Living the year of the pandemic, work from home, challenges, benefits
You can read the article below, or listen to me reading it.

It was the year 2020, March 7th. I was landing in Cluj, my hometown in Romania, after a business trip to Dallas and New York. Colleagues at work were already starting to be uneasy about the virus, so I chose not to go into the office that Monday. After only a few days, though, everything changed, and the business requested all 1000+ colleagues in the building to pick up their stuff from the office and work from home until further notice. In a matter of days, the reality we knew and took for granted changed in a way nobody could foresee. 

We’re now starting the new year; it’s January 2021. We’re still working from home, we’re still not traveling much outside the country, and we just spent the first Christmas during the pandemic, with its restrictions and newness. It’s not all bad; it could have been much worse. I am lucky I didn’t lose my job, nor had any family die from the virus. While I won’t dwell on that, this article is my take on how I perceived the challenges and the benefits of the unprecedented year we have lived, 2020.

Working from home

After two weeks in the US, I won’t deny that the idea to self-isolate and spend two weeks at home with my dog was just what I needed. I always felt working from home helped me balance everything and have the flexibility we all long for. 

But it’s nice to have the option to work from home. Not for it to be mandatory, and on top of that to have restrictions on going out, seeing friends, going shopping, traveling, and adding new behaviors like disinfecting all your shopping’s, wearing a mask all times and so on.

It was good in the beginning, but the challenges didn’t wait too long to face. Being at home with no other activity than my job led to spending more time in front of the computer. Work was all day as we had to deal with the crisis, and soon we could feel the work fatigue. Being in the same living room while working and relaxing didn’t feel like you separate the two. And when the autumn started, and winter brought night at 16:30, everything went crazy. My mind had a super-hard time dealing with the fact that I am at home, with my cozy lights on as it gets dark, and I still have meetings and discussions at work to deal with. It was madness.

And to add to it all for the context’s sake, things weren’t great when you think about the lack of a proper holiday, not taking a full break, and not being able to see colleagues in person. Many changes were happening at work that weren’t made in person. You couldn’t see or guess much around those. I felt the disconnect with colleagues and friends just the same.

Lockdown and social life

During the lockdown, I was single and moved with my parents for a period to another city. They have a garden, and everything was so much easier. I felt lucky. The best thing was that it offered us a connection we couldn’t have hoped for in normal circumstances. I am grateful I had this chance and loved the times I spent with my dad walking the dogs twice every day.

But yes, being single during a period where the social part is prohibited makes everything hard. I now have a partner, and I can say I can face these times better, and it’s healthier, mentally, to have someone to hold and talk to regardless of the topic.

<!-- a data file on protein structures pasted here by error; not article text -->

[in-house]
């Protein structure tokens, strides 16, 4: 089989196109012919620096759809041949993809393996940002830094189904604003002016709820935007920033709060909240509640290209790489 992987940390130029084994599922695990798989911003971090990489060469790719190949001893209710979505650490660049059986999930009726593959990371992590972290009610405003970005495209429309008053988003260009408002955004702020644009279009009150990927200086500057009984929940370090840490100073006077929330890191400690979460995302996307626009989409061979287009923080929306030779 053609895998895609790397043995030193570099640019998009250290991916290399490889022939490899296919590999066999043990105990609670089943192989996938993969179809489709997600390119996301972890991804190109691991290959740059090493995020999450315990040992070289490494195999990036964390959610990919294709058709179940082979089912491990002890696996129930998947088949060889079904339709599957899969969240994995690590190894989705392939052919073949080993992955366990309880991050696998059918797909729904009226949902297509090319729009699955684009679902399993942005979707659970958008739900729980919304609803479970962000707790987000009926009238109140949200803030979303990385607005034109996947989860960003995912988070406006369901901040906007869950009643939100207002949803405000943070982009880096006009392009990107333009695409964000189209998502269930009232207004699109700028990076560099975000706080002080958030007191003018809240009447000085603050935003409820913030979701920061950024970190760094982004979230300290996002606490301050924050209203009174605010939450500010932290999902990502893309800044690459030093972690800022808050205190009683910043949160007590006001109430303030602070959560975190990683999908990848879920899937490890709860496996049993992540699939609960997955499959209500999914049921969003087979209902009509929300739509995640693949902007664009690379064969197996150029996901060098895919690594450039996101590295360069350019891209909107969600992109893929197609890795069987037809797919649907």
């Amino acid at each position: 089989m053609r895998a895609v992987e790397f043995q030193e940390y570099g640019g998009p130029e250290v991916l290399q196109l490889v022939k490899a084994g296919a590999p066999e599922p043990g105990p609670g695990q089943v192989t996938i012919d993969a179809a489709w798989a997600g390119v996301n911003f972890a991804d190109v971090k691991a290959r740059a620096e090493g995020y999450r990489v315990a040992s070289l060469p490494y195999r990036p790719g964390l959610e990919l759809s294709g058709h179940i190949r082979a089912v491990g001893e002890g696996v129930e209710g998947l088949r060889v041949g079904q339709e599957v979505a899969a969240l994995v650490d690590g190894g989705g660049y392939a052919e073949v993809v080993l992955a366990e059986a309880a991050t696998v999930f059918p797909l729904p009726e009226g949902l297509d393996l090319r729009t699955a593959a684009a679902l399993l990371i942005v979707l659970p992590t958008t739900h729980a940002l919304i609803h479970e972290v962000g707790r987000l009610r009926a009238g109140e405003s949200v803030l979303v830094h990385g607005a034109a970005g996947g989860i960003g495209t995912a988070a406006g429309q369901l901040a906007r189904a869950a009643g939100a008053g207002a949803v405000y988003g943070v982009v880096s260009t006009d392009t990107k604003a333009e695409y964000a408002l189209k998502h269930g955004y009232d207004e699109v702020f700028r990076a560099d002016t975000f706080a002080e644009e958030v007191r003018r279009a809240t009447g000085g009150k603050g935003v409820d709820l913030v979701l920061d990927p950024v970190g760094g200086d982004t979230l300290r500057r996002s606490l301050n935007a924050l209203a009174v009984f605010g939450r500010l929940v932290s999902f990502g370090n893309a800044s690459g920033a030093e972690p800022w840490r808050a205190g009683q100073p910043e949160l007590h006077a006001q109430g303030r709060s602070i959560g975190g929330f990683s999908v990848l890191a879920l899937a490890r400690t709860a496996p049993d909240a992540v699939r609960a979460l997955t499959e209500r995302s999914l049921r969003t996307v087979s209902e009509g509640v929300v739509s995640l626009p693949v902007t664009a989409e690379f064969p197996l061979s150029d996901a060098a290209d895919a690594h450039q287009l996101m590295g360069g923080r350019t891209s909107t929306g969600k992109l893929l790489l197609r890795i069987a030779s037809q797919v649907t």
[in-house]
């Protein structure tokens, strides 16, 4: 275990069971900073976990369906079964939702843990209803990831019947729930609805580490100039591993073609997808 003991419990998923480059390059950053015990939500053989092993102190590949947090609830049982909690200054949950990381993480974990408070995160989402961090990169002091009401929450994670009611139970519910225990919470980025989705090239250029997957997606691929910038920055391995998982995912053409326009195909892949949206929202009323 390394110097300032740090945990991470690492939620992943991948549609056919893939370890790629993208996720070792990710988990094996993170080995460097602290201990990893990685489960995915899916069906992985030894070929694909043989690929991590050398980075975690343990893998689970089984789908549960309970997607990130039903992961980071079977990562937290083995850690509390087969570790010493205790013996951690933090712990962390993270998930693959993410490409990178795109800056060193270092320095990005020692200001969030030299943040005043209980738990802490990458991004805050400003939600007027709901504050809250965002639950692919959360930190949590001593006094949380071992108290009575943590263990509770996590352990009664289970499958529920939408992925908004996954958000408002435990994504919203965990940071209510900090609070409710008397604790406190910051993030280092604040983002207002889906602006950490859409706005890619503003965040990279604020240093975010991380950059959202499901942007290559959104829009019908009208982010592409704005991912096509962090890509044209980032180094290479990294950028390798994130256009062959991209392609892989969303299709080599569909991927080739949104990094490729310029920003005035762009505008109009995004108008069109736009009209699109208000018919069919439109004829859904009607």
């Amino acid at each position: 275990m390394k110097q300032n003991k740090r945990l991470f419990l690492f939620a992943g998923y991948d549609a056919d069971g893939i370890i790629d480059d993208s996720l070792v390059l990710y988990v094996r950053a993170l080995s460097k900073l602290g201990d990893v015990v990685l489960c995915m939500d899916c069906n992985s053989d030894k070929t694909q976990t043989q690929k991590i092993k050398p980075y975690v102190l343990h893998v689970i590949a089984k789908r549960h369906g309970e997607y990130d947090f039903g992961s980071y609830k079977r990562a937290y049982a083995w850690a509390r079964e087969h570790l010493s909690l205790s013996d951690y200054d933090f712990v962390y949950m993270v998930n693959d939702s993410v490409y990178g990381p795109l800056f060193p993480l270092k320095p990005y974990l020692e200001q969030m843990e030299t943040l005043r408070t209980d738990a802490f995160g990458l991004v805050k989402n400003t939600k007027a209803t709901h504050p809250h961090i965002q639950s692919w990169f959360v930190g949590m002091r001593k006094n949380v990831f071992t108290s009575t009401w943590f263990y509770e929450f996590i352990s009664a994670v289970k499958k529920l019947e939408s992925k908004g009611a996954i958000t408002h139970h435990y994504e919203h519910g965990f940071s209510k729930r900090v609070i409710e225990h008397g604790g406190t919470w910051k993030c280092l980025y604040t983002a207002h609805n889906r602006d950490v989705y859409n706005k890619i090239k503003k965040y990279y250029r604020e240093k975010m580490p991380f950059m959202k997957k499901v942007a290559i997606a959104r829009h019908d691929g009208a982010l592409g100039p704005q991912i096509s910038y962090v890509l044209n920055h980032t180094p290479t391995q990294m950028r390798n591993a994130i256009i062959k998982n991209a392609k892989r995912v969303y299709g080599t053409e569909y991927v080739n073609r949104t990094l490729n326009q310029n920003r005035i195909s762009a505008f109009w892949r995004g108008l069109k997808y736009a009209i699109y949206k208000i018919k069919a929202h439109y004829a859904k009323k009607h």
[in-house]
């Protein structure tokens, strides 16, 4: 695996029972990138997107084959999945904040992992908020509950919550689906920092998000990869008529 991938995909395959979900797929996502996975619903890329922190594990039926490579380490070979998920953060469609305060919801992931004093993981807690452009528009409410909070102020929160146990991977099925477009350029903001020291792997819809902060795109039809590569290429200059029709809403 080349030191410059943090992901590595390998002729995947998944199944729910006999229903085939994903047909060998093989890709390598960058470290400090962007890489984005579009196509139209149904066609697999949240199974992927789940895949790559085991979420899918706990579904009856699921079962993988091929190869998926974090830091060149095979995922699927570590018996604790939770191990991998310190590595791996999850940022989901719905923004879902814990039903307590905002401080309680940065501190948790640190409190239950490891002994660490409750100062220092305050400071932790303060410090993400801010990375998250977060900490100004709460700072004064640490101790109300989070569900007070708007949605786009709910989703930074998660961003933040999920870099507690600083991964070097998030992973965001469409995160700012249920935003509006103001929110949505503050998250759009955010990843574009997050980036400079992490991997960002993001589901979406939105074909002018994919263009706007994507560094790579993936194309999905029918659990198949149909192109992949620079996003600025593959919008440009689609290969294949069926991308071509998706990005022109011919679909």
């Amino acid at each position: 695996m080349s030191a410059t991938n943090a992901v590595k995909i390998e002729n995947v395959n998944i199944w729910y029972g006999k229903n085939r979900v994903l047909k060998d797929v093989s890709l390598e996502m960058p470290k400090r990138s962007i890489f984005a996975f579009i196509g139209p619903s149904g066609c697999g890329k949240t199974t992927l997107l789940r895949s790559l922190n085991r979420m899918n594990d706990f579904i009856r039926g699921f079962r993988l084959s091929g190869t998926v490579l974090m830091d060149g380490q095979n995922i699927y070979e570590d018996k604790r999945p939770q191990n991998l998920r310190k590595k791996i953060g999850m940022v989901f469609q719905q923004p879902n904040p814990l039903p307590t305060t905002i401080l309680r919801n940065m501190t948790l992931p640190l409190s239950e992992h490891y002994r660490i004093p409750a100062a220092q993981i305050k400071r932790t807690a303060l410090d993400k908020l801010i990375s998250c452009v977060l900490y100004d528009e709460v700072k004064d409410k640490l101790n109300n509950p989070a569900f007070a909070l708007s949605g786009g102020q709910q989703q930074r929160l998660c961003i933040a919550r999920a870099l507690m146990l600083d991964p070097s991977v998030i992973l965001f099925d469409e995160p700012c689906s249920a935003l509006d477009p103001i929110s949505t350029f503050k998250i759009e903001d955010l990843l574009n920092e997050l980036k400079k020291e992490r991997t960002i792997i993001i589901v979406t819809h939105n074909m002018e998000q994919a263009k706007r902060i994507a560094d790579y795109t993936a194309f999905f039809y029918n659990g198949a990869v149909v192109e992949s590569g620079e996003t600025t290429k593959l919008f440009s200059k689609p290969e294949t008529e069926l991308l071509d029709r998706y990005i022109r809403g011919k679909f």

Probably above the social aspect, I missed traveling the most. Before the lockdown, I went to London and the US, while we only traveled inside the country afterward. We had a chance to discover beautiful places here that we wouldn’t have otherwise.

I can’t wait to fly again to new faraway places, but at the same time, I can’t say I didn’t take advantage of the situation and turned things to my advantage. I focused on the necessary precautions, went with friends I trusted, and protected the vulnerable. With these in mind, I took the roads in Romania and explored our mountains, the Delta, and the Danube river. We had some beautiful weekends resting the mind. 


My biggest challenge was weight control. I was at my parents’, the food was great, and plenty! The gyms were closed, and I got lazy with sports. Too much work didn’t help either. I got a bit fat, and the first hikes after the lockdown were extremely difficult. My pulse was way too high, and it felt like I was a beginner all over again.

Luckily that changed once we were allowed to travel in the country, the gyms opened, and we started hiking regularly. Also, health-wise, all my family members that got the virus are ok – I didn’t have it, or at least I didn’t have any symptoms. 

I felt burnout and mental fatigue, accelerated by winter and darkness, but I have learned how to manage that better. After all, in a few months, we’ll celebrate one year of this madness, and humans are brilliant at adapting to pretty much all circumstances. Our grand-grandparents had wars. We only had to stay indoors. In the end, we are the lucky ones again, and it helps seeing things through this perspective.

Work-life balance

It was easy to lose track and dwell in work, especially in the beginning, when we were figuring out how to adapt to the pandemic and changing realities. But balancing work with living and taking a break at the end of the day and a holiday here and there are mandatory to keep healthy and sane.

This article was a bit personal, but I hope you enjoyed it. Let me know if you felt in any way the same or if you want to share your experience. We’re still in this together, and maybe talking more about it can make a huge difference. Happy to hear your thoughts; leave a comment or send me a private message. Hugs!